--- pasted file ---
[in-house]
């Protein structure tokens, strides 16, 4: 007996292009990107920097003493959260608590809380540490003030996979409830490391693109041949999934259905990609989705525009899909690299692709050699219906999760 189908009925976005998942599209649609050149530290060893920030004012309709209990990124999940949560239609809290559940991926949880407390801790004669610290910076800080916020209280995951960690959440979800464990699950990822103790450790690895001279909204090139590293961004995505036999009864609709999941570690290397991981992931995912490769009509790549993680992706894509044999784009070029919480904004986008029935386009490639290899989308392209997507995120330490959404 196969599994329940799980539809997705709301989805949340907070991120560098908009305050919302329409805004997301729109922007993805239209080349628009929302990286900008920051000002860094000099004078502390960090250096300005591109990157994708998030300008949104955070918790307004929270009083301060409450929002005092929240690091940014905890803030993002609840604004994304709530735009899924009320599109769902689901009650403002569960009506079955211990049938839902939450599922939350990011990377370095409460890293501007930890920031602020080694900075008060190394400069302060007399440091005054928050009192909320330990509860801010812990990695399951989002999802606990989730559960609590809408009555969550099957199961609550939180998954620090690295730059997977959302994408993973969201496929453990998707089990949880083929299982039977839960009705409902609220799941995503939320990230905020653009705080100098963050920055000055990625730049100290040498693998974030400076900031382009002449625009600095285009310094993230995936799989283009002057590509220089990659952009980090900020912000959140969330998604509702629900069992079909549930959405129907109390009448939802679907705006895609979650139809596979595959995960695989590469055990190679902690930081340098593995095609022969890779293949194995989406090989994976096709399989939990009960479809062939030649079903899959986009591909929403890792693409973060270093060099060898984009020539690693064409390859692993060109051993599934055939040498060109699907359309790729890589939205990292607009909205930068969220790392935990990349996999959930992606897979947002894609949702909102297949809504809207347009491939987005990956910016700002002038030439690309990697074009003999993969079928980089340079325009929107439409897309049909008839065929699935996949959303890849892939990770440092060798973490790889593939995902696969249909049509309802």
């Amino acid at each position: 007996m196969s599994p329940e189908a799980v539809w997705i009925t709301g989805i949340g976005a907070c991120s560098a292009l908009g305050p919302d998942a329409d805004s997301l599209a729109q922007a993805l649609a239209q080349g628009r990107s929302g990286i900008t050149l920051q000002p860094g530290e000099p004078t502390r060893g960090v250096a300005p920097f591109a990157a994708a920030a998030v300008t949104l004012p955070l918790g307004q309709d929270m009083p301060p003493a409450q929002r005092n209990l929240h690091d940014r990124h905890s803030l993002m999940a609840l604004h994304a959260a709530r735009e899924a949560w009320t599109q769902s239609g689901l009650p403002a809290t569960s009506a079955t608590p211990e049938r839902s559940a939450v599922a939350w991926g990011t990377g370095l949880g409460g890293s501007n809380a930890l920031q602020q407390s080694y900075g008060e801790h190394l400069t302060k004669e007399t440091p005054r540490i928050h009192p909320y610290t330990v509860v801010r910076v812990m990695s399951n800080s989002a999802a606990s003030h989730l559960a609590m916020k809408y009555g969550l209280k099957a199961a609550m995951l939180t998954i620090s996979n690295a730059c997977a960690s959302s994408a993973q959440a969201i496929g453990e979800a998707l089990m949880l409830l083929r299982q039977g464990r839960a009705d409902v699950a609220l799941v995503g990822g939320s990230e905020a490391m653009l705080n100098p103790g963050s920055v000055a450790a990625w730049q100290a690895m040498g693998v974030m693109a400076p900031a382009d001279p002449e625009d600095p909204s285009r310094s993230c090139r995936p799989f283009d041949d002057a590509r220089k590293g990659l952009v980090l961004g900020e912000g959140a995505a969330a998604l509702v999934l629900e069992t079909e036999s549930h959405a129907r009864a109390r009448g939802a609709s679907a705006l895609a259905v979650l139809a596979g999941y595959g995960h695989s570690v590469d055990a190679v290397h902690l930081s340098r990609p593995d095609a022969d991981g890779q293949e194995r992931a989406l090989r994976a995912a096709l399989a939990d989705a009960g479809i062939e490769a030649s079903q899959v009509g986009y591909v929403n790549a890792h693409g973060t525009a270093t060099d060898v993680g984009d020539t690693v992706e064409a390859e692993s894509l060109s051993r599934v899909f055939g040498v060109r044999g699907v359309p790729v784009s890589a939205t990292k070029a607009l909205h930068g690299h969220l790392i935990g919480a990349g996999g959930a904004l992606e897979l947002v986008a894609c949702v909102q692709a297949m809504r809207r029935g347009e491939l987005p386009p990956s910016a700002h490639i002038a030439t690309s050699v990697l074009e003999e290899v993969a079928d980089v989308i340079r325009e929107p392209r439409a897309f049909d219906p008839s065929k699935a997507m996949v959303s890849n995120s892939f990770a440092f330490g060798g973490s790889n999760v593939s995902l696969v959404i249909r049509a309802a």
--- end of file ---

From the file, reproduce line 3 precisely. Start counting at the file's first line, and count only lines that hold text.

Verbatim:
């Amino acid at each position: 007996m196969s599994p329940e189908a799980v539809w997705i009925t709301g989805i949340g976005a907070c991120s560098a292009l908009g305050p919302d998942a329409d805004s997301l599209a729109q922007a993805l649609a239209q080349g628009r990107s929302g990286i900008t050149l920051q000002p860094g530290e000099p004078t502390r060893g960090v250096a300005p920097f591109a990157a994708a920030a998030v300008t949104l004012p955070l918790g307004q309709d929270m009083p301060p003493a409450q929002r005092n209990l929240h690091d940014r990124h905890s803030l993002m999940a609840l604004h994304a959260a709530r735009e899924a949560w009320t599109q769902s239609g689901l009650p403002a809290t569960s009506a079955t608590p211990e049938r839902s559940a939450v599922a939350w991926g990011t990377g370095l949880g409460g890293s501007n809380a930890l920031q602020q407390s080694y900075g008060e801790h190394l400069t302060k004669e007399t440091p005054r540490i928050h009192p909320y610290t330990v509860v801010r910076v812990m990695s399951n800080s989002a999802a606990s003030h989730l559960a609590m916020k809408y009555g969550l209280k099957a199961a609550m995951l939180t998954i620090s996979n690295a730059c997977a960690s959302s994408a993973q959440a969201i496929g453990e979800a998707l089990m949880l409830l083929r299982q039977g464990r839960a009705d409902v699950a609220l799941v995503g990822g939320s990230e905020a490391m653009l705080n100098p103790g963050s920055v000055a450790a990625w730049q100290a690895m040498g693998v974030m693109a400076p900031a382009d001279p002449e625009d600095p909204s285009r310094s993230c090139r995936p799989f283009d041949d002057a590509r220089k590293g990659l952009v980090l961004g900020e912000g959140a995505a969330a998604l509702v999934l629900e069992t079909e036999s549930h959405a129907r009864a109390r009448g939802a609709s679907a705006l895609a259905v979650l139809a596979g999941y595959g995960h695989s570690v590469d055990a190679v290397h902690l930081s340098r990609p593995d095609a022969d991981g890779q293949e194995r992931a989406l090989r994976a995912a096709l399989a939990d989705a009960g479809i062939e490769a030649s079903q899959v009509g986009y591909v929403n790549a890792h693409g973060t525009a270093t060099d060898v993680g984009d020539t690693v992706e064409a390859e692993s894509l060109s051993r599934v899909f055939g040498v060109r044999g699907v359309p790729v784009s890589a939205t990292k070029a607009l909205h930068g690299h969220l790392i935990g919480a990349g996999g959930a904004l992606e897979l947002v986008a894609c949702v909102q692709a297949m809504r809207r029935g347009e491939l987005p386009p990956s910016a700002h490639i002038a030439t690309s050699v990697l074009e003999e290899v993969a079928d980089v989308i340079r325009e929107p392209r439409a897309f049909d219906p008839s065929k699935a997507m996949v959303s890849n995120s892939f990770a440092f330490g060798g973490s790889n999760v593939s995902l696969v959404i249909r049509a309802a």